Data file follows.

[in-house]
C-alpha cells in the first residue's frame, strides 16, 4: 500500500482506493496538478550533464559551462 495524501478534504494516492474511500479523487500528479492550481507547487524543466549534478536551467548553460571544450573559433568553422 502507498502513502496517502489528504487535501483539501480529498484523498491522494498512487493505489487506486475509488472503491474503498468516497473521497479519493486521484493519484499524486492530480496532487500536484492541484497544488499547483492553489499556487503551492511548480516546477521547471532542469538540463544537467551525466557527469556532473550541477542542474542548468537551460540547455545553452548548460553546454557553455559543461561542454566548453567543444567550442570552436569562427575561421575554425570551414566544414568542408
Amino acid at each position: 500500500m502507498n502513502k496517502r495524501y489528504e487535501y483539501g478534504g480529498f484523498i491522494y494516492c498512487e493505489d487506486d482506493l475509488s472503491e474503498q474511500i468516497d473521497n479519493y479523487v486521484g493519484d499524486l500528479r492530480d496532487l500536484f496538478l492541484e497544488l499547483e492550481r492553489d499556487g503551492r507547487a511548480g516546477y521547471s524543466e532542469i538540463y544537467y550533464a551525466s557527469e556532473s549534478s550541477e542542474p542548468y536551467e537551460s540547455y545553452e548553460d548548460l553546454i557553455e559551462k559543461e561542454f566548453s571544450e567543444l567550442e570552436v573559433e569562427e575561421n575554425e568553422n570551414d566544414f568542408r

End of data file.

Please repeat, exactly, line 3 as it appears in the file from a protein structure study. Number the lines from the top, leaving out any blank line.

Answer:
Amino acid at each position: 500500500m502507498n502513502k496517502r495524501y489528504e487535501y483539501g478534504g480529498f484523498i491522494y494516492c498512487e493505489d487506486d482506493l475509488s472503491e474503498q474511500i468516497d473521497n479519493y479523487v486521484g493519484d499524486l500528479r492530480d496532487l500536484f496538478l492541484e497544488l499547483e492550481r492553489d499556487g503551492r507547487a511548480g516546477y521547471s524543466e532542469i538540463y544537467y550533464a551525466s557527469e556532473s549534478s550541477e542542474p542548468y536551467e537551460s540547455y545553452e548553460d548548460l553546454i557553455e559551462k559543461e561542454f566548453s571544450e567543444l567550442e570552436v573559433e569562427e575561421n575554425e568553422n570551414d566544414f568542408r